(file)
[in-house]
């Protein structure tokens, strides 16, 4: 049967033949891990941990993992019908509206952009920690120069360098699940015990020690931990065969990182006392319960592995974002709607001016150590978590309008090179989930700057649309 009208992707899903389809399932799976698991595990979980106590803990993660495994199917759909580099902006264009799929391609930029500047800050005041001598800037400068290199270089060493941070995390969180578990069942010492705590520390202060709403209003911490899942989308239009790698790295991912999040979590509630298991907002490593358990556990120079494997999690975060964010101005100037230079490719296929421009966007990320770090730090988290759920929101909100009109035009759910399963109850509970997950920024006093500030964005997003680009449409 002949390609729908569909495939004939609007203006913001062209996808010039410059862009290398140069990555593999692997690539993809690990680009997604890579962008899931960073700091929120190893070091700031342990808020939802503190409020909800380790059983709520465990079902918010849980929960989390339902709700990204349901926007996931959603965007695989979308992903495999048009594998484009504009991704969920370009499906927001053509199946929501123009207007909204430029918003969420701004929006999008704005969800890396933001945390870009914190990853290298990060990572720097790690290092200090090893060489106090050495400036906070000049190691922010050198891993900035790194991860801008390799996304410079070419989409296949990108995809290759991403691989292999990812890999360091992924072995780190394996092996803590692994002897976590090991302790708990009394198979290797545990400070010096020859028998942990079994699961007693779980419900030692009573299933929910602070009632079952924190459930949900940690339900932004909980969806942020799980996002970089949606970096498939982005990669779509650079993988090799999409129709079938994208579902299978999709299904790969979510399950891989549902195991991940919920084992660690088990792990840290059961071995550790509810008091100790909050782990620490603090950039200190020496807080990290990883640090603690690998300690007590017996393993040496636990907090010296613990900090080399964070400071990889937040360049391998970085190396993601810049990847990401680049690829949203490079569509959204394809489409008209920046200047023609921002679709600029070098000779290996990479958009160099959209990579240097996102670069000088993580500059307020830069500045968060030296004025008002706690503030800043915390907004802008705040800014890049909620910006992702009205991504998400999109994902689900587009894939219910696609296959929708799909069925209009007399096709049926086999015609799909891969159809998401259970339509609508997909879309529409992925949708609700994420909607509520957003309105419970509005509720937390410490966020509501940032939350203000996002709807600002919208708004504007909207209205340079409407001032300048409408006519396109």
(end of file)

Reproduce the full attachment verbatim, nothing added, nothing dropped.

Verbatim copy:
[in-house]
């Protein structure tokens, strides 16, 4: 049967033949891990941990993992019908509206952009920690120069360098699940015990020690931990065969990182006392319960592995974002709607001016150590978590309008090179989930700057649309 009208992707899903389809399932799976698991595990979980106590803990993660495994199917759909580099902006264009799929391609930029500047800050005041001598800037400068290199270089060493941070995390969180578990069942010492705590520390202060709403209003911490899942989308239009790698790295991912999040979590509630298991907002490593358990556990120079494997999690975060964010101005100037230079490719296929421009966007990320770090730090988290759920929101909100009109035009759910399963109850509970997950920024006093500030964005997003680009449409 002949390609729908569909495939004939609007203006913001062209996808010039410059862009290398140069990555593999692997690539993809690990680009997604890579962008899931960073700091929120190893070091700031342990808020939802503190409020909800380790059983709520465990079902918010849980929960989390339902709700990204349901926007996931959603965007695989979308992903495999048009594998484009504009991704969920370009499906927001053509199946929501123009207007909204430029918003969420701004929006999008704005969800890396933001945390870009914190990853290298990060990572720097790690290092200090090893060489106090050495400036906070000049190691922010050198891993900035790194991860801008390799996304410079070419989409296949990108995809290759991403691989292999990812890999360091992924072995780190394996092996803590692994002897976590090991302790708990009394198979290797545990400070010096020859028998942990079994699961007693779980419900030692009573299933929910602070009632079952924190459930949900940690339900932004909980969806942020799980996002970089949606970096498939982005990669779509650079993988090799999409129709079938994208579902299978999709299904790969979510399950891989549902195991991940919920084992660690088990792990840290059961071995550790509810008091100790909050782990620490603090950039200190020496807080990290990883640090603690690998300690007590017996393993040496636990907090010296613990900090080399964070400071990889937040360049391998970085190396993601810049990847990401680049690829949203490079569509959204394809489409008209920046200047023609921002679709600029070098000779290996990479958009160099959209990579240097996102670069000088993580500059307020830069500045968060030296004025008002706690503030800043915390907004802008705040800014890049909620910006992702009205991504998400999109994902689900587009894939219910696609296959929708799909069925209009007399096709049926086999015609799909891969159809998401259970339509609508997909879309529409992925949708609700994420909607509520957003309105419970509005509720937390410490966020509501940032939350203000996002709807600002919208708004504007909207209205340079409407001032300048409408006519396109």